Is There a New SARS Coming?
There is much that we already know about the SARS-like coronavirus that has killed six people. First of all, although the virus itself shares the same general designation (coronavirus) as SARS, it is decidedly not SARS: Early indications suggest that this virus is far more treatable.
Second, the outbreak has been exceptionally well contained. The first known case, known as the index case, was a man who took a flight between Saudi Arabia and the UK. Thus far, all subsequent infections have occurred along this axis. There is no apparent spread elsewhere in the Middle East or Europe (and none in the U.S.).
But perhaps the best news is that our natural antibodies do a pretty good job of keeping so-called “novel coronavirus” largely at bay:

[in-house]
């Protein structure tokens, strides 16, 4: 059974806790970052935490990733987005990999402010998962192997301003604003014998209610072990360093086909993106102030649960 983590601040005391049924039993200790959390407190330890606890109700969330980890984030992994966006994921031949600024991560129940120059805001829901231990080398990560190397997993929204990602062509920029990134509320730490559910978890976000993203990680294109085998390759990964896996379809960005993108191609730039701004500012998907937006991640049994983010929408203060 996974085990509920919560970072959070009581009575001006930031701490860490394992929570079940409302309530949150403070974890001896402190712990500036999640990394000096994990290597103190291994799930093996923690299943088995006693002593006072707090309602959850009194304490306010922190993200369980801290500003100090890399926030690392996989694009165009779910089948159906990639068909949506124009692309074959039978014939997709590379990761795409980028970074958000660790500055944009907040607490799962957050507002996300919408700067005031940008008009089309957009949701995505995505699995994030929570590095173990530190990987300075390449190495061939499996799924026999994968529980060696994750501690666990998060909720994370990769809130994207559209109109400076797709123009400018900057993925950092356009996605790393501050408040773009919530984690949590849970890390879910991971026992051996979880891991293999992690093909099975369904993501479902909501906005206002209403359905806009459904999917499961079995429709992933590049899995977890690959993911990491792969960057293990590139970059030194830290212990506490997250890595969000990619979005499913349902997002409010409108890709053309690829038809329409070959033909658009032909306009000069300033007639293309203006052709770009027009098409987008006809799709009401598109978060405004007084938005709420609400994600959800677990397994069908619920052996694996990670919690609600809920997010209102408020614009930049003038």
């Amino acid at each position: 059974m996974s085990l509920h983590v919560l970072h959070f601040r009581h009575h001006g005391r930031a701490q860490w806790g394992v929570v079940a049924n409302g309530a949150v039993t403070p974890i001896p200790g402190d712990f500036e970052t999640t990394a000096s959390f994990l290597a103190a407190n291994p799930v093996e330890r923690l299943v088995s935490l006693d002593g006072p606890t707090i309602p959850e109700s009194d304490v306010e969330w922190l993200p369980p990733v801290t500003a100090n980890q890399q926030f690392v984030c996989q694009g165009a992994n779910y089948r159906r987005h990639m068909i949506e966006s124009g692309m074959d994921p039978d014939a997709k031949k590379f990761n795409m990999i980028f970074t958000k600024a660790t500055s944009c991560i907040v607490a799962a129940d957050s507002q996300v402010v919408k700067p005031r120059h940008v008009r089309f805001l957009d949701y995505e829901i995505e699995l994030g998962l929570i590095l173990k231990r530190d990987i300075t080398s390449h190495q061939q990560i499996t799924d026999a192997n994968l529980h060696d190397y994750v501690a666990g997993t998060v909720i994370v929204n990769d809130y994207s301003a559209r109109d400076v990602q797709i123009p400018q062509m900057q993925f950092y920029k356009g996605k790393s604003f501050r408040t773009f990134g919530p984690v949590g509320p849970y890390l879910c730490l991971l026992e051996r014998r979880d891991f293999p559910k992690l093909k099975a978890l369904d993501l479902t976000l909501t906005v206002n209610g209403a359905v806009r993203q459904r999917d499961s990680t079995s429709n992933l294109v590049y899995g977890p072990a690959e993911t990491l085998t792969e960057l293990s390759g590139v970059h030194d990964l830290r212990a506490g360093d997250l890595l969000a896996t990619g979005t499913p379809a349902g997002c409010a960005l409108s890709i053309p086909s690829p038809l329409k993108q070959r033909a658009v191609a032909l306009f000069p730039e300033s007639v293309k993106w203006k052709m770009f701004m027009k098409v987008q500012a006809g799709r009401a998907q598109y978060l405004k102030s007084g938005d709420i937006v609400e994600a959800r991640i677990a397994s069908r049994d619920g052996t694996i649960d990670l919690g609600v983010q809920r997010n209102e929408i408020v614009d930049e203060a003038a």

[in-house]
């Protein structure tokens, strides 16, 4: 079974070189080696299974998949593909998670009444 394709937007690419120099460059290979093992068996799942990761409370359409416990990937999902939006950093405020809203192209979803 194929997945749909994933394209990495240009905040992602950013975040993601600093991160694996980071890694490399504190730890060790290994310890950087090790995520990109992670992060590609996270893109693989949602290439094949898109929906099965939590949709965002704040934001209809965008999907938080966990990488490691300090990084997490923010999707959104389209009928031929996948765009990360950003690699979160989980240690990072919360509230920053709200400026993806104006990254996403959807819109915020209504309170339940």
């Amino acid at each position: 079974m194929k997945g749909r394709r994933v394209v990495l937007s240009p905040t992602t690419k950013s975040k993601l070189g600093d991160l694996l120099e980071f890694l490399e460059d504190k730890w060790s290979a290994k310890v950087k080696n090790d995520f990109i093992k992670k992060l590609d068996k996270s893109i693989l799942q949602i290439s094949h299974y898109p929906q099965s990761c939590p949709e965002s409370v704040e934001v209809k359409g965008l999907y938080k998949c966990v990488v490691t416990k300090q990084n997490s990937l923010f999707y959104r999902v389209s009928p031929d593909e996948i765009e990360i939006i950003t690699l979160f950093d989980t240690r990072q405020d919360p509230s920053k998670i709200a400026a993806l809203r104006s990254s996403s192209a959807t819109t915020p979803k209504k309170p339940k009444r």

Thiel and his co-researchers found that the new coronavirus may be good at infecting humans, but they also found that humans might be good at fighting back with a little medical help. Their experiments show that the spread of HCoV-EMC in human cells can be slowed by treatment with lambda-type interferons, proteins that boost the body’s natural immune response to viral infections.
It’s easy to get caught up in the headlines and worry that a new flesh-eating disease is upon us, but if anything, this news should be comforting: Our early detection systems are working well, and it seems possible that this virus will run its course without ever rising to the level of world consciousness.